The family drove over the mountain to UBB, a trip that takes about thirty or forty-five minutes. They arrived about 7 P.M. Massey put them in a building and had drinks and food for them. “We stayed up all night and at seven A.M. Tuesday, Governor Manchin brought the whole family into a room and informed us of the deaths.” Manchin described telling the Davis family about Timmy, Cory, and Josh as the “most excruciating moment.” He had known the extended family personally. Tommy had just one question, Manchin recalled. “‘Were they all together?’ I said, yes, they were.”
Two days after the blast, fourteen bodies had been recovered and identified, but eleven others were found burned and mutilated beyond recognition. Another four miners were unaccounted for. Hopes rose that they might have made it to one of two airtight underground rescue chambers stocked with enough air, water, and food to last four days. Survival in those harrowing conditions was possible. In 2006, a blast at the Sago Mine, owned by International Coal Group near Buckhannon, West Virginia, killed twelve miners—but one miner, Randal McCloy Jr., was found alive after being trapped for more than forty hours despite high carbon monoxide levels.
UBB rescuers reached one of two chambers and found it empty. Unsafe levels of methane gas and carbon monoxide prevented them from going farther. On the surface, bulldozers began ripping out an access road on a steep mountain so three shafts could be drilled one thousand feet down to insert nitrogen and release enough toxic gas to let the rescue teams proceed. Families kept vigil at a Baptist church in Whitesville and at a training building at the UBB mine. State troopers in forest green uniforms helped with car rides, beverages, and food. Jim and Larry Chapman, whose brother Kenneth was one of the victims and was unaccounted for for days, say they weren’t sure what to think. “The firm didn’t find him but they wouldn’t tell us. I knew he was dead,” Jim said. His brother Larry added, “It looked like the top of that mountain was going to blow.” Still, families kept vigil. One retired miner, attached to an oxygen tank because he suffered from pneumoconiosis, or black lung disease, from breathing coal dust, sat patiently in the front seat of a car waiting for word of his grandson trapped below. He was praying.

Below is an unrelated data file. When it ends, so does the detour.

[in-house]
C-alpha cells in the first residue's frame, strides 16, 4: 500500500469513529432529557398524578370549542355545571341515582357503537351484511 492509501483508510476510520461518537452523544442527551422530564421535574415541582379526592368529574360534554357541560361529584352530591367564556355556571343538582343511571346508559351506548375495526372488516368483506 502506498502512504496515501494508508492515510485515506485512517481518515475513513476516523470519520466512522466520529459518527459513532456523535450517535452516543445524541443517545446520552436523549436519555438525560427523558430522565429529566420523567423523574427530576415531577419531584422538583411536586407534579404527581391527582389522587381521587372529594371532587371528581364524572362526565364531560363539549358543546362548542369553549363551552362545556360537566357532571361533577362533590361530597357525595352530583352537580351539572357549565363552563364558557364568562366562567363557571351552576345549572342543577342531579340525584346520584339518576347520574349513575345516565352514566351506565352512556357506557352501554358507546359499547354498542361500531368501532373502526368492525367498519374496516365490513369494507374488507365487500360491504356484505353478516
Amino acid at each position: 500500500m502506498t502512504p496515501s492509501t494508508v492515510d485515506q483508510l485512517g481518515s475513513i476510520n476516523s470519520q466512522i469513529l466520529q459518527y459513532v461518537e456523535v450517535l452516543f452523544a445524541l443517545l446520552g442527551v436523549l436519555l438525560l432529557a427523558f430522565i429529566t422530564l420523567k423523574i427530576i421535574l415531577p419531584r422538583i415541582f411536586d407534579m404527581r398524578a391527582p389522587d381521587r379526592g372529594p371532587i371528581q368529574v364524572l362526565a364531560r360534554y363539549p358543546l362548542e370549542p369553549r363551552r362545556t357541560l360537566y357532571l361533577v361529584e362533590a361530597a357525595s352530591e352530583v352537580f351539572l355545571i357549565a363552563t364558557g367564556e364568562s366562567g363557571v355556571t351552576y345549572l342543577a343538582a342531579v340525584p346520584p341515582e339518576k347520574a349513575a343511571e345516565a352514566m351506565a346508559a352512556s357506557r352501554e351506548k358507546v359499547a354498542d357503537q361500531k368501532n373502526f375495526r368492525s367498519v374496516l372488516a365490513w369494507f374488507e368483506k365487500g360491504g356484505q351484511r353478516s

*   *   *
Although it wasn’t apparent at the time, the blast would spell the end of the tumultuous eighteen-year reign of Don Blankenship as the head of Massey Energy. Blankenship, Gillenwater, corporate counsel Shane Harvey, and other Massey executives huddled to prepare for the inevitable barrage of bad press, shareholder lawsuits, legal challenges by dead miners’ families, and massive reviews by state and federal mine-safety regulators as well as a criminal probe by the U.S. Justice Department’s office in Charleston.
Under Blankenship, Massey had mastered a tactic of rebuffing almost every challenge. If MSHA issued a violation or closed a mine, Massey’s lawyers were quick to sue or file regulatory appeals to blunt as many moves against the company as possible. If the Environmental Protection Agency went after one of the firm’s mountaintop-removal surface mines, lawyers stood at the ready with lawsuits. The tactic was popular with political conservatives who especially admired the way Blankenship, a major donor to the Republican Party, pushed back against what they saw as a dangerous, oversized government with unneeded, profit-draining regulations, as well as against destructive, wrongheaded environmentalists.
During the five days when the fate of the missing four miners was unclear, Blankenship could be seen walking around the Upper Big Branch buildings. He issued public statements to the media and to families but kept to himself. He later told a U.S. Senate panel on May 20, 2010, that he “looked into the eyes” of family members of dead miners and said, “I don’t want to do that again.” He also said, “Let me state for the record: Massey does not place profits over safety. We never have, and never will. Period.” Robert Byrd, who was a member of the panel at the time, responded by saying, “It is clear—I mean, clear as a noonday sun in a cloudless sky—a clear record of blatant disregard for the welfare and safety of Massey miners. Shame!”